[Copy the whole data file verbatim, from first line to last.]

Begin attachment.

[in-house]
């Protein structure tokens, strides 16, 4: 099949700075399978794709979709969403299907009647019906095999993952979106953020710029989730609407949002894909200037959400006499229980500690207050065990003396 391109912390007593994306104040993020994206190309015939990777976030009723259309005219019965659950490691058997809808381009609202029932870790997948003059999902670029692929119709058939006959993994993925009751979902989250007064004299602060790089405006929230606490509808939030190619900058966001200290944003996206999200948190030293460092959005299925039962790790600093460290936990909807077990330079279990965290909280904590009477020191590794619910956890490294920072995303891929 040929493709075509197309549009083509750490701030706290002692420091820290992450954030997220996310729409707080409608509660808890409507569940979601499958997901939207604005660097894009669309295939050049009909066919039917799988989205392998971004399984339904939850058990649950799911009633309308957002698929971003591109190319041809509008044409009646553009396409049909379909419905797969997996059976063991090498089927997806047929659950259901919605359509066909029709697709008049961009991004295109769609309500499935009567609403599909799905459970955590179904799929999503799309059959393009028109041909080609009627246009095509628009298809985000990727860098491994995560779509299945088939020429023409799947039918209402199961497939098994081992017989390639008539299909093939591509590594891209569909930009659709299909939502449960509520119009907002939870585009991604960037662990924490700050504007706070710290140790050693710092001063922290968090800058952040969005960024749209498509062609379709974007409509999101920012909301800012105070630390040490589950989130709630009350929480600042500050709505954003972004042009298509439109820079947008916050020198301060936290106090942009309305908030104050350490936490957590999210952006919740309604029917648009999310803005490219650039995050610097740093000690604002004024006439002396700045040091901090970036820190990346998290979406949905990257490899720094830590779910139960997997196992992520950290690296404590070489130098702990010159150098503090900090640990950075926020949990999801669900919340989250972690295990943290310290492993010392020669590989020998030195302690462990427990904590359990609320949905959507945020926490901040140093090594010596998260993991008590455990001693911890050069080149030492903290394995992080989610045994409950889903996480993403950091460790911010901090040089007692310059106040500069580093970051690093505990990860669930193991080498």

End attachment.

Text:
[in-house]
């Protein structure tokens, strides 16, 4: 099949700075399978794709979709969403299907009647019906095999993952979106953020710029989730609407949002894909200037959400006499229980500690207050065990003396 391109912390007593994306104040993020994206190309015939990777976030009723259309005219019965659950490691058997809808381009609202029932870790997948003059999902670029692929119709058939006959993994993925009751979902989250007064004299602060790089405006929230606490509808939030190619900058966001200290944003996206999200948190030293460092959005299925039962790790600093460290936990909807077990330079279990965290909280904590009477020191590794619910956890490294920072995303891929 040929493709075509197309549009083509750490701030706290002692420091820290992450954030997220996310729409707080409608509660808890409507569940979601499958997901939207604005660097894009669309295939050049009909066919039917799988989205392998971004399984339904939850058990649950799911009633309308957002698929971003591109190319041809509008044409009646553009396409049909379909419905797969997996059976063991090498089927997806047929659950259901919605359509066909029709697709008049961009991004295109769609309500499935009567609403599909799905459970955590179904799929999503799309059959393009028109041909080609009627246009095509628009298809985000990727860098491994995560779509299945088939020429023409799947039918209402199961497939098994081992017989390639008539299909093939591509590594891209569909930009659709299909939502449960509520119009907002939870585009991604960037662990924490700050504007706070710290140790050693710092001063922290968090800058952040969005960024749209498509062609379709974007409509999101920012909301800012105070630390040490589950989130709630009350929480600042500050709505954003972004042009298509439109820079947008916050020198301060936290106090942009309305908030104050350490936490957590999210952006919740309604029917648009999310803005490219650039995050610097740093000690604002004024006439002396700045040091901090970036820190990346998290979406949905990257490899720094830590779910139960997997196992992520950290690296404590070489130098702990010159150098503090900090640990950075926020949990999801669900919340989250972690295990943290310290492993010392020669590989020998030195302690462990427990904590359990609320949905959507945020926490901040140093090594010596998260993991008590455990001693911890050069080149030492903290394995992080989610045994409950889903996480993403950091460790911010901090040089007692310059106040500069580093970051690093505990990860669930193991080498």